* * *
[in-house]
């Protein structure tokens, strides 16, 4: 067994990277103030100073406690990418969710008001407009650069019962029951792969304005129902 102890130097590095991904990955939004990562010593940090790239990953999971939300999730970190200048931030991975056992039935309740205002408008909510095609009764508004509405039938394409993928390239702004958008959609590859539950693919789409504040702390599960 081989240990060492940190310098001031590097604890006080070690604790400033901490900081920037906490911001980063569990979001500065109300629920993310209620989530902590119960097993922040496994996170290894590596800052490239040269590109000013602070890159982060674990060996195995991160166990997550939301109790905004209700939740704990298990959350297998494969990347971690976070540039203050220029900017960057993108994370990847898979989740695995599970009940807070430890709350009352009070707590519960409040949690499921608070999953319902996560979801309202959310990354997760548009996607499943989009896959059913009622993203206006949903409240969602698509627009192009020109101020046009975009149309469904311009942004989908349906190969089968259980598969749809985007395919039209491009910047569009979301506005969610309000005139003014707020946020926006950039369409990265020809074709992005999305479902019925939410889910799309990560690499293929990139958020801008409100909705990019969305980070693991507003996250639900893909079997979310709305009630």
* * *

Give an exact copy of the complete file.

[in-house]
């Protein structure tokens, strides 16, 4: 067994990277103030100073406690990418969710008001407009650069019962029951792969304005129902 102890130097590095991904990955939004990562010593940090790239990953999971939300999730970190200048931030991975056992039935309740205002408008909510095609009764508004509405039938394409993928390239702004958008959609590859539950693919789409504040702390599960 081989240990060492940190310098001031590097604890006080070690604790400033901490900081920037906490911001980063569990979001500065109300629920993310209620989530902590119960097993922040496994996170290894590596800052490239040269590109000013602070890159982060674990060996195995991160166990997550939301109790905004209700939740704990298990959350297998494969990347971690976070540039203050220029900017960057993108994370990847898979989740695995599970009940807070430890709350009352009070707590519960409040949690499921608070999953319902996560979801309202959310990354997760548009996607499943989009896959059913009622993203206006949903409240969602698509627009192009020109101020046009975009149309469904311009942004989908349906190969089968259980598969749809985007395919039209491009910047569009979301506005969610309000005139003014707020946020926006950039369409990265020809074709992005999305479902019925939410889910799309990560690499293929990139958020801008409100909705990019969305980070693991507003996250639900893909079997979310709305009630």